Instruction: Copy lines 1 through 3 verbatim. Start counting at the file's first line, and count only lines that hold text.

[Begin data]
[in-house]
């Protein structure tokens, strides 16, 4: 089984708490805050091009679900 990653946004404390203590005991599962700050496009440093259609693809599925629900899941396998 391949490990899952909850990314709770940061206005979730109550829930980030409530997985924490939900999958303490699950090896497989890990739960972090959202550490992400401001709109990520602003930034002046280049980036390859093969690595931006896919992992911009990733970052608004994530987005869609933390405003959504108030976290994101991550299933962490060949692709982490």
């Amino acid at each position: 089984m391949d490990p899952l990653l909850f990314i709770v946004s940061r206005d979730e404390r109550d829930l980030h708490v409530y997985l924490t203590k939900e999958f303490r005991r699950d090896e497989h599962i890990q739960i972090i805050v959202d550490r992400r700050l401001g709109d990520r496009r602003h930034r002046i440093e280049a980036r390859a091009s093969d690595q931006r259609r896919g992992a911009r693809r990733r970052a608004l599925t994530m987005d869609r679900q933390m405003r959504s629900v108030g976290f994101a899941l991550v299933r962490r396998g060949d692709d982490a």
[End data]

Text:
[in-house]
């Protein structure tokens, strides 16, 4: 089984708490805050091009679900 990653946004404390203590005991599962700050496009440093259609693809599925629900899941396998 391949490990899952909850990314709770940061206005979730109550829930980030409530997985924490939900999958303490699950090896497989890990739960972090959202550490992400401001709109990520602003930034002046280049980036390859093969690595931006896919992992911009990733970052608004994530987005869609933390405003959504108030976290994101991550299933962490060949692709982490």
């Amino acid at each position: 089984m391949d490990p899952l990653l909850f990314i709770v946004s940061r206005d979730e404390r109550d829930l980030h708490v409530y997985l924490t203590k939900e999958f303490r005991r699950d090896e497989h599962i890990q739960i972090i805050v959202d550490r992400r700050l401001g709109d990520r496009r602003h930034r002046i440093e280049a980036r390859a091009s093969d690595q931006r259609r896919g992992a911009r693809r990733r970052a608004l599925t994530m987005d869609r679900q933390m405003r959504s629900v108030g976290f994101a899941l991550v299933r962490r396998g060949d692709d982490a």